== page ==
What does Thebes mean?

Definitions for Thebes

Here are all the possible meanings and translations of the word Thebes.

Princeton's WordNet

  1. Thebesnoun

    an ancient Egyptian city on the Nile River that flourished from the 22nd century BC to the 18th century BC; today the archeological remains include many splendid temples and tombs

  2. Thebesnoun

    an ancient Greek city in Boeotia destroyed by Alexander the Great in 336 BC


  1. Thebesnoun

    Any of two important cities in antiquity, either in Greece or Egypt.

    Etymology: From Θῆβαι, from Ionic-Attic Θῆβῆ, from Mycenean , from Thēgʷā.


  1. Thebes

    Thebes is the Greek name for a city in Ancient Egypt, natively known as Waset, located about 800 km south of the Mediterranean, on the east bank of the river Nile within the modern city of Luxor. The Theban Necropolis is situated nearby on the west bank of the Nile.

The Nuttall Encyclopedia

  1. Thebes

    an ancient city of Egypt of great renown, once capital of Upper Egypt; covered 10 sq. m. of the valley of the Nile on both sides of the river, 300 m. SE. of Cairo; now represented by imposing ruins of temples, palaces, tombs, and statues of colossal size, amid which the humble dwellings of four villages—Luxor, Karnack, Medinet Habu, and Kurna—have been raised. The period of its greatest flourishing extended from about 1600 to 1100 B.C., but some of its ruins have been dated as far back as 2500 B.C.

  2. Thebes

    capital of the ancient Grecian State Boeotia (q. v.), whose site on the slopes of Mount Teumessus, 44 m. NW. of Athens, is now occupied by the village of Thiva; its legendary history, embracing the names of Cadmus, Dionysus, Hercules, Oedipus, &c., and authentic struggles with Athens and Sparta during the Peloponnesian War, its rise to supremacy under Epaminondas over all Greece, and its destruction by Alexander, have all combined to place it amongst the most famous cities of ancient Greece.

Military Dictionary and Gazetteer

  1. thebes

    The name of a celebrated city; it was formerly the capital of Upper Egypt; it is now in ruins. It revolted against Ptolemy Lathyrus, and was captured after a siege of three years, in 82 B.C.

  2. thebes

    (now Theba). The chief city of Bœotia, in ancient Greece, was situated in a plain southeast of the Lake Helice, and northeast of Platææ. The territory of Thebes was called Thebais, and extended eastward as far as the Eubœan Sea. It was the scene of one of the most celebrated wars in the mythical annals of Greece. Polynices, who had been expelled from Thebes by his brother Eteocles, induced six other heroes to espouse his cause, and marched against the city; but they were all defeated and slain by the Thebans. This is usually called the war of the “Seven against Thebes.” A few years afterward, “the Epigoni,” or descendants of the seven heroes, marched against Thebes to revenge their fathers’ death; they took the city and razed it to the ground. It appears, however, at the earliest historical period as a large and flourishing city. The Thebans were from an early period inveterate enemies of their neighbors, the Athenians. Their hatred of the latter people was probably one of the reasons which induced them to desert the cause of Grecian liberty in the great struggle against the Persian power. In the Peloponnesian war the Thebans naturally espoused the Spartan side, and contributed not a little to the downfall of Athens; but they joined the confederacy formed against Sparta in 394 B.C. The peace of Antalcidas in 387 put an end to hostilities in Greece; but the treacherous seizure of the Cadmea by the Lacedæmonian general Phœbidas in 382, and its recovery by the Theban exiles in 379, led to a war between Thebes and Sparta, in which the former not only recovered its independence, but forever destroyed the Lacedæmonian supremacy. This was the most glorious period in the Theban annals; and the decisive defeat of the Spartans at the battle of Leuctra in 371 made Thebes the first power in Greece. Her greatness, however, was mainly due to the pre-eminent abilities of her citizens, Epaminondas and Pelopidas; and with the death of the former at the battle of Mantinea in 362, she lost the supremacy which she had so recently gained. The Thebans joined the Athenians in protecting the liberties of Greece; but their united forces were defeated by Philip of Macedon, at the battle of Chæronea, in 338. Soon after the death of Philip and the accession of Alexander, the Thebans made a last attempt to recover their liberty, but were cruelly punished by the young king. The city was taken by Alexander in 336, and was almost entirely destroyed; 6000 inhabitants were slain, and 30,000 sold as slaves. In 316 the city was rebuilt by Cassander, with the assistance of the Athenians. In 290 it was taken by Demetrius Poliorcetes, and again suffered greatly.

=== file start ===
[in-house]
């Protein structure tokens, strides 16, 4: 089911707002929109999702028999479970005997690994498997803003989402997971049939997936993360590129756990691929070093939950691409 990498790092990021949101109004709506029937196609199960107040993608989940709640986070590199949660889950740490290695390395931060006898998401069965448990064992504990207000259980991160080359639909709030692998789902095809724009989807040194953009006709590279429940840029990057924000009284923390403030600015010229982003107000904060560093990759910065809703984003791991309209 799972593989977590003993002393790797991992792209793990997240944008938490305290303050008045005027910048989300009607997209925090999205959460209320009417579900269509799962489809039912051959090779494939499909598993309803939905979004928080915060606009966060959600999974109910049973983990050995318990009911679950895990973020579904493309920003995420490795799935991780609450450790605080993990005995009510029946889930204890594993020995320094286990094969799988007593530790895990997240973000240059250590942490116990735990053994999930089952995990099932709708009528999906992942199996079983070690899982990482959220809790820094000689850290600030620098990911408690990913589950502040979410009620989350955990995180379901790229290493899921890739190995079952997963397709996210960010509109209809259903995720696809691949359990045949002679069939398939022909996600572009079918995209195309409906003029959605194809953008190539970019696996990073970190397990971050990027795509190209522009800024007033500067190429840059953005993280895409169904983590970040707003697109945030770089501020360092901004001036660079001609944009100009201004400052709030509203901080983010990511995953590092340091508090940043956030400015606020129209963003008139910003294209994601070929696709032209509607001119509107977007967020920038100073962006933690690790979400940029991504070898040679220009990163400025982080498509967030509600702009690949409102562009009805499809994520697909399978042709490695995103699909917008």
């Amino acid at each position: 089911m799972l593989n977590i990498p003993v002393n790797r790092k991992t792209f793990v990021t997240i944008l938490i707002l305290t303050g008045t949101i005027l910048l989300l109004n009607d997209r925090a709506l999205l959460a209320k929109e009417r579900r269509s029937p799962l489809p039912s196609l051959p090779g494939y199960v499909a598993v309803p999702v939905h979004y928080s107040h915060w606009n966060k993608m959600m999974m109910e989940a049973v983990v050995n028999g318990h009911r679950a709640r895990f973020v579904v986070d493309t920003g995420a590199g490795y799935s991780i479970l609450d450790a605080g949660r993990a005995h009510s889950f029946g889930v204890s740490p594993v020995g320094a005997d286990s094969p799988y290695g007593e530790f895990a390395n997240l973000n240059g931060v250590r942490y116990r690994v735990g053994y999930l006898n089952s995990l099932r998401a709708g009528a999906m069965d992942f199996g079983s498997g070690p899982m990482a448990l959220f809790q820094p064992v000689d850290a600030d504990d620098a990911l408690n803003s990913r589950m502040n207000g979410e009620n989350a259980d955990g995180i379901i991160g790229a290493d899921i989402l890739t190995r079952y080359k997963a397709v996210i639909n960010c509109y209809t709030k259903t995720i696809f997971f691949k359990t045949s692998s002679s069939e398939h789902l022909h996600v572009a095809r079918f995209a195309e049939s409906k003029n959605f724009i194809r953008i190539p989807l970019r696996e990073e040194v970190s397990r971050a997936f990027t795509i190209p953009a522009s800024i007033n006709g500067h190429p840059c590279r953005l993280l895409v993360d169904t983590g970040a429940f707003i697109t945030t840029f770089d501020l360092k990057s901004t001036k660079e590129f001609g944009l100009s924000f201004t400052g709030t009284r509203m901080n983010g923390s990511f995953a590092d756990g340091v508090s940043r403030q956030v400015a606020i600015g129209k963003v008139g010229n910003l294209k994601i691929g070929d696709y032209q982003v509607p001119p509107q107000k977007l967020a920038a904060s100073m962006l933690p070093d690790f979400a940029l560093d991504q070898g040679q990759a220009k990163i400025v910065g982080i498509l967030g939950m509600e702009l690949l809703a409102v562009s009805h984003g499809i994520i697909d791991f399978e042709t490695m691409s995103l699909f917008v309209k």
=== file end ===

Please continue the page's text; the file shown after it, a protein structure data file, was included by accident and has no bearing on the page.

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  1. Chaldean Numerology

    The numerical value of Thebes in Chaldean Numerology is: 6

  2. Pythagorean Numerology

    The numerical value of Thebes in Pythagorean Numerology is: 5

Images & Illustrations of Thebes

  1. ThebesThebesThebesThebesThebes

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    indecision in speech or action
    • A. anil
    • B. dint
    • C. contempt
    • D. wavering

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